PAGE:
Celebrating the One-Year Anniversary of AFPF v. Bonta

July 1, 2022

Today marks the one-year anniversary of the U.S. Supreme Court’s strong pro-privacy decision in Americans for Prosperity Foundation (AFPF) v. Bonta. In one of the most important donor privacy cases in over 60 years, the court affirmed that Americans should have the ability to exercise their First Amendment rights privately.

In this case, AFPF challenged a California requirement that charities must report a list of their donors to the state as a pre-condition for lawfully soliciting contributions in the state. AFPF and the Thomas More Law Center, nonprofits operating as 501(c)(3) organizations, argued this was a violation of the First Amendment rights of their donors.

Chief Justice Roberts explained in the decision: “We are left to conclude that the Attorney General’s disclosure requirement imposes a widespread burden on donors’ associational rights. And this burden cannot be justified on the ground that the regime is narrowly tailored to investigating charitable wrongdoing…”

The Court’s holding was supported by nearly 300 groups that individually promote a diverse array of causes supported by citizens with beliefs along the political spectrum. As the majority explained, “The gravity of the privacy concerns in this context is further underscored by the filings of hundreds of organizations as amici curiae in support of the petitioners. Far from representing uniquely sensitive causes, these organizations span the ideological spectrum, and indeed the full range of human endeavors: from the American Civil Liberties Union to the Proposition 8 Legal Defense Fund; from the Council on American-Islamic Relations to the Zionist Organization of America; from Feeding America—Eastern Wisconsin to PBS Reno…”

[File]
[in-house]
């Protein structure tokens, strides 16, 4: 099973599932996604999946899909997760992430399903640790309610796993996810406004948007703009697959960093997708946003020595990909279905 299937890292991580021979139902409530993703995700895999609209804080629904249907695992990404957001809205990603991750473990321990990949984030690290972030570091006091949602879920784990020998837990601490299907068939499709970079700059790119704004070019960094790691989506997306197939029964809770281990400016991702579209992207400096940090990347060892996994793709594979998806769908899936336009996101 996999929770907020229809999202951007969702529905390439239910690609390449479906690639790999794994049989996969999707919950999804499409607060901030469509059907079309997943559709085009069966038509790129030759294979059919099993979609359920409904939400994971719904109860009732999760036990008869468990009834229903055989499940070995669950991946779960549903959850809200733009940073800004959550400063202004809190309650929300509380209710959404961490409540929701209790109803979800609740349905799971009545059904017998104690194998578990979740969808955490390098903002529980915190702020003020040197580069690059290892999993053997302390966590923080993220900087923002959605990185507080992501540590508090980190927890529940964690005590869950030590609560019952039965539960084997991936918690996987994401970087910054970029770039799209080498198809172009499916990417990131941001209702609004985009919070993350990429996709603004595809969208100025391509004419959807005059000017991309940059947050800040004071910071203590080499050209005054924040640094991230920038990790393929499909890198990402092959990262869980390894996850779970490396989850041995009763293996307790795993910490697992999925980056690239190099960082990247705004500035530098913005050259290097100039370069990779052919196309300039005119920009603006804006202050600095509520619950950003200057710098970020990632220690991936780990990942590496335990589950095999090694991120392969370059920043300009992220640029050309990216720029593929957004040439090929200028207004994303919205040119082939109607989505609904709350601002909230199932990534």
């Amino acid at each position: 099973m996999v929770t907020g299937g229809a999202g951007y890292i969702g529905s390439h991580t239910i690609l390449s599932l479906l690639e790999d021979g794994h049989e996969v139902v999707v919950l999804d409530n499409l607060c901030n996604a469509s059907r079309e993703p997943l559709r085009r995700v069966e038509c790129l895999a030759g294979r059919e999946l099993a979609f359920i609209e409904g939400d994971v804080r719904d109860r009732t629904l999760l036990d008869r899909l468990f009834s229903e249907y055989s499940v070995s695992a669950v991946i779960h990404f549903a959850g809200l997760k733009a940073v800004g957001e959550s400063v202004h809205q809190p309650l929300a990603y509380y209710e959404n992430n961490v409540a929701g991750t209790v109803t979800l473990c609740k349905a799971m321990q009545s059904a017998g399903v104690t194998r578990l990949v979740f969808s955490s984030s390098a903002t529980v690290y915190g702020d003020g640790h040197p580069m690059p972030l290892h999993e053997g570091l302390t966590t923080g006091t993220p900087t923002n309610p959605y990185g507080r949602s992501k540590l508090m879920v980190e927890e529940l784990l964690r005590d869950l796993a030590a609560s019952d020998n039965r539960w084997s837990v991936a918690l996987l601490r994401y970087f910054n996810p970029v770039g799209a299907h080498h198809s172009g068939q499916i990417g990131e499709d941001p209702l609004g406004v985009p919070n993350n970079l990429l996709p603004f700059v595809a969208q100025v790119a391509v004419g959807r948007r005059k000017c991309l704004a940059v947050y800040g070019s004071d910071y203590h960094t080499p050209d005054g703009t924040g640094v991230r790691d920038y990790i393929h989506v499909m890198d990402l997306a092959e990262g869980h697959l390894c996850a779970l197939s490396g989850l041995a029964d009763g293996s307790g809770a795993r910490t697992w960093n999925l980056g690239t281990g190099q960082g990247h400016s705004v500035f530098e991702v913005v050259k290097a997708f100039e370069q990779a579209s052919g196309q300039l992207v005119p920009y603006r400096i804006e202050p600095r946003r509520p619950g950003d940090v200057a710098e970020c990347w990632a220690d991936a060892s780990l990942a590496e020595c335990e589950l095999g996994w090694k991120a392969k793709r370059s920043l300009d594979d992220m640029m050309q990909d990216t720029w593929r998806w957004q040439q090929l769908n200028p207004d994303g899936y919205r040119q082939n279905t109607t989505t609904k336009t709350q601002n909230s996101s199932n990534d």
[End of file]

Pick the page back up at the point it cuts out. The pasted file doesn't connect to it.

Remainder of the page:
Despite this ruling, and previous Supreme Court decisions affirming that donor privacy is protected by the First Amendment, politicians and anti-privacy activists across the country continue to push for laws forcing nonprofit organizations to report the names and home addresses of their supporters to the government. As “cancel culture” shows no signs of abating, this is a recipe for disaster. Americans should not have their livelihoods threatened for supporting causes they care about.

People United for Privacy Foundation continues to advocate for the ability of individuals to express and promote their viewpoints through associational affiliations without personally exposing themselves to a political firestorm or governmental retaliation. The decision in AFPF v. Bonta upheld those rights, and we encourage lawmakers to continue working to protect the privacy of all nonprofit supporters.

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